Lyons Ranch Trail

Lyons Ranch Trail

Redwood National Park

Type: Reverse Lollipop Loop
Distance: 4.5 miles (7.2 km)
Cumulative Elevation Gain/Loss: 880 feet (268 m)
Date Visited: July 17, 2017
Lyons Ranch Trail Map (KTNP)

Towering redwood trees. That’s what you think of when you come to Redwood National & State Parks. Our first hike in the park though? It would feature no redwoods. Lyons Ranch, a National Historic Site, has an easy 4.5 mile loop trail and features wide open prairies, dramatic views, and historic structures. You can see more than just trees at Redwood N&SP.

Lyons Ranch Trail is in a remote section of the park called Bald Hills, near the park’s southeast border. It takes time to get there, but it’s worth it. Native American tribes like the Chilula, Hupa, and Yurok originally lived in the area. These tribes deliberately set fire to the surrounding oak woodlands to enhance the growth of acorns, berries, and grasses. The resulting wide-open prairies eventually welcomed settlers and their sheep ranches.

Jonathan Lyons was one of the first European-American settlers in the Bald Hills area. He and his wife, Amelia, who was of Hupa descent, started sheep ranching here in 1873. The land was ranched for three generations, until the 1960s when it was sold for its timber. Today, the area is still largely untouched with various historical buildings and structures remaining.

Crescent City, California

The day before we arrived in Redwood N&SP, we drove down the Pacific coast from Portland, Oregon to Crescent City, California. We could write a whole post about how awesome the Oregon coast was – but this is a blog about National Parks. So, we recommend you check it out yourself.

Once we entered Redwood N&SP, our first stop was Hiouchi Visitor Center, near Jedediah Smith Campground. Here, we signed up for a free kayaking trip that the park runs. Next, we drove south on highway 101, which traverses the northern half of the park. Construction backup and eerie fog slowed our trip down a bit. However, a few scenic overlooks with spectacular coastal views made the drive much more interesting.

Ecola State Park in Oregon
Picturesque Cannon Beach from Ecola State Park on our leisurely roadtrip down the Oregon coast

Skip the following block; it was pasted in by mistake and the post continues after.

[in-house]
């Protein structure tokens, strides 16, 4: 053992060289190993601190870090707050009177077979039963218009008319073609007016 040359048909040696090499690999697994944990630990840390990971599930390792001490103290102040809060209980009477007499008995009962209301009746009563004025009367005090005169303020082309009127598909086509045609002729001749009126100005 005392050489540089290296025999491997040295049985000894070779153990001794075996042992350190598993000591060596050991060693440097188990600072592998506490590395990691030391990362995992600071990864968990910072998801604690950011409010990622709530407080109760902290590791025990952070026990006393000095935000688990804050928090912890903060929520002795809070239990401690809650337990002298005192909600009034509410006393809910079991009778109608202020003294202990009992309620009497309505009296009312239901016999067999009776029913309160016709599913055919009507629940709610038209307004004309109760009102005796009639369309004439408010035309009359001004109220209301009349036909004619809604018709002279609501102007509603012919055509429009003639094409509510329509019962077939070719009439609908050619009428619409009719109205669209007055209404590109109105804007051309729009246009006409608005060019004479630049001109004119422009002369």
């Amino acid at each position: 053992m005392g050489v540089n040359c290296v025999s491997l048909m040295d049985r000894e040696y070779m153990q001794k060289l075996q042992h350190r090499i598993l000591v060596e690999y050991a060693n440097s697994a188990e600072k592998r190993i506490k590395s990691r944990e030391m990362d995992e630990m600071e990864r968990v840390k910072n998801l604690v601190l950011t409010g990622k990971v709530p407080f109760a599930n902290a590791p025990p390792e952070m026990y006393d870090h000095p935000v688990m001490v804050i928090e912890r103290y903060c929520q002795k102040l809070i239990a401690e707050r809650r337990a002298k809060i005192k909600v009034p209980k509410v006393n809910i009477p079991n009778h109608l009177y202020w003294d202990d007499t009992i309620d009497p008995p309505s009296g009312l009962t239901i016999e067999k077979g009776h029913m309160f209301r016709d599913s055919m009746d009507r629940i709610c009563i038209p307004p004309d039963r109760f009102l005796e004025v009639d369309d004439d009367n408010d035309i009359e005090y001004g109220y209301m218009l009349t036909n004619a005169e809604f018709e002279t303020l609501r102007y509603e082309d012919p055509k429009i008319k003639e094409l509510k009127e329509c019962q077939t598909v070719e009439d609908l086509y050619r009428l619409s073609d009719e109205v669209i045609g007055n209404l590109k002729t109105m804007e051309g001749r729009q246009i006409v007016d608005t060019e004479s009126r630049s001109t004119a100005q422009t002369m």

Redwood: Hiouchi Visitor Center
Hiouchi Visitor Center, outside Jedediah Smith Campground and close to Crescent City. We signed ourselves up for a free kayaking trip.
Redwood: DeMartin Picnic Area
As we drove down to the southern end of Redwood N&SP, we stopped at DeMartin Picnic Area for a foggy view of the coast.
Redwood: Lagoon Creek
A picnic area called Lagoon Creek inside the park where we stopped while driving south. The Yurok Loop Trail starts here.

Bald Hills Road

To get to the trailhead, we continued driving south on highway 101 and then turned onto Bald Hills Road. The road is a 2WD accessible road that runs on the east side of the federally managed Redwood National Park section of Redwood N&SP. Various trailheads like Tall Trees Grove and Dolason Prairie can also be accessed from Bald Hills Road. 17 miles from the start is the trailhead for Lyons Ranch.

After 6.7 miles, we stopped at an overlook of Redwood Creek. The overlook is a wide scenic view of Redwood Creek, where we backpacked later in our trip. It was cool to see it from higher up as we knew we’d be down there soon. We got back on the road, which turns from pavement to gravel. With the change comes gorgeous views of open prairies as the road winds its way through them.

Redwood Creek Overlook on Bald Hills Road
Redwood Creek Overlook off of Bald Hills Road. We’d be backpacking down there in a few days!
Redwood: Prairie on Bald Hills Road
A beautiful prairie view while driving on Bald Hills Road
Redwood: Distance View on Bald Hills Road
Looking out on Bald Hills Road toward the Lyons Ranch area

The road is dusty and bumpy, but easy to drive on. As we drove we suddenly heard a loud roar and saw a giant logging truck coming toward us. We pulled over to the side as far as we could, as the truck raced past us. It’s dangerous, we really had to be careful and pull over as far as we could to let the truck go by. Be very cautious while driving this road!